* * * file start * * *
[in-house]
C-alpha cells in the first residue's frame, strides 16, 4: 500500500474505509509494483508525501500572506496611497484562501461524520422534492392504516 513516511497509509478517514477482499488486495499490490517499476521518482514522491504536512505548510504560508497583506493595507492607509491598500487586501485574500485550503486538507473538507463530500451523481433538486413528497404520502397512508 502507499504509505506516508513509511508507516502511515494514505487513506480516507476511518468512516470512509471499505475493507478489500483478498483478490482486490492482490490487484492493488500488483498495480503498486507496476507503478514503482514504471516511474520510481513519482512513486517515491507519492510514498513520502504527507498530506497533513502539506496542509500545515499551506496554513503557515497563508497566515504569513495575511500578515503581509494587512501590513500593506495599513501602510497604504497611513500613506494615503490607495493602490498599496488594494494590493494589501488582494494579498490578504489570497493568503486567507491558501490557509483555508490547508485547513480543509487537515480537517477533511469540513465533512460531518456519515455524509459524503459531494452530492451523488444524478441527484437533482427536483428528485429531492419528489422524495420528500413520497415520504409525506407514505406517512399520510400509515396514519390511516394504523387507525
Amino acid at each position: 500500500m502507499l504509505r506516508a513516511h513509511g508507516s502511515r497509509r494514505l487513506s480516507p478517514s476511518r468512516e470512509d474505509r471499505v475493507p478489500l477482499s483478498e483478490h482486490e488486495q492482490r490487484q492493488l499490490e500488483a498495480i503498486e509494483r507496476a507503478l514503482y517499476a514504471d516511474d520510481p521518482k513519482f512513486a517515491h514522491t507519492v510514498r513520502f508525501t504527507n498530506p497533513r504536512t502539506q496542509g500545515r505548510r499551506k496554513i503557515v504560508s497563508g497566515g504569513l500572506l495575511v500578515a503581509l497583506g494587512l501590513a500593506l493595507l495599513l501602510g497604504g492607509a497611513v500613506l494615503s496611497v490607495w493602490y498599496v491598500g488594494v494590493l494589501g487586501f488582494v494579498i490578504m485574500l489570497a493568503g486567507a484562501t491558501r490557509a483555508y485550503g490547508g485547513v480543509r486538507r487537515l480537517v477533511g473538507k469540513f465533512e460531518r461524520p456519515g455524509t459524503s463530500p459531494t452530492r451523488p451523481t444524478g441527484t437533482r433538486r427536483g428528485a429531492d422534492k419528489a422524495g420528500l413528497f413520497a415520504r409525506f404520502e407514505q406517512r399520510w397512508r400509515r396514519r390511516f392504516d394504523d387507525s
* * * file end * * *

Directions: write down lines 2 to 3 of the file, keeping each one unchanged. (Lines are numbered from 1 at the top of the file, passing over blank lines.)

C-alpha cells in the first residue's frame, strides 16, 4: 500500500474505509509494483508525501500572506496611497484562501461524520422534492392504516 513516511497509509478517514477482499488486495499490490517499476521518482514522491504536512505548510504560508497583506493595507492607509491598500487586501485574500485550503486538507473538507463530500451523481433538486413528497404520502397512508 502507499504509505506516508513509511508507516502511515494514505487513506480516507476511518468512516470512509471499505475493507478489500483478498483478490482486490492482490490487484492493488500488483498495480503498486507496476507503478514503482514504471516511474520510481513519482512513486517515491507519492510514498513520502504527507498530506497533513502539506496542509500545515499551506496554513503557515497563508497566515504569513495575511500578515503581509494587512501590513500593506495599513501602510497604504497611513500613506494615503490607495493602490498599496488594494494590493494589501488582494494579498490578504489570497493568503486567507491558501490557509483555508490547508485547513480543509487537515480537517477533511469540513465533512460531518456519515455524509459524503459531494452530492451523488444524478441527484437533482427536483428528485429531492419528489422524495420528500413520497415520504409525506407514505406517512399520510400509515396514519390511516394504523387507525
Amino acid at each position: 500500500m502507499l504509505r506516508a513516511h513509511g508507516s502511515r497509509r494514505l487513506s480516507p478517514s476511518r468512516e470512509d474505509r471499505v475493507p478489500l477482499s483478498e483478490h482486490e488486495q492482490r490487484q492493488l499490490e500488483a498495480i503498486e509494483r507496476a507503478l514503482y517499476a514504471d516511474d520510481p521518482k513519482f512513486a517515491h514522491t507519492v510514498r513520502f508525501t504527507n498530506p497533513r504536512t502539506q496542509g500545515r505548510r499551506k496554513i503557515v504560508s497563508g497566515g504569513l500572506l495575511v500578515a503581509l497583506g494587512l501590513a500593506l493595507l495599513l501602510g497604504g492607509a497611513v500613506l494615503s496611497v490607495w493602490y498599496v491598500g488594494v494590493l494589501g487586501f488582494v494579498i490578504m485574500l489570497a493568503g486567507a484562501t491558501r490557509a483555508y485550503g490547508g485547513v480543509r486538507r487537515l480537517v477533511g473538507k469540513f465533512e460531518r461524520p456519515g455524509t459524503s463530500p459531494t452530492r451523488p451523481t444524478g441527484t437533482r433538486r427536483g428528485a429531492d422534492k419528489a422524495g420528500l413528497f413520497a415520504r409525506f404520502e407514505q406517512r399520510w397512508r400509515r396514519r390511516f392504516d394504523d387507525s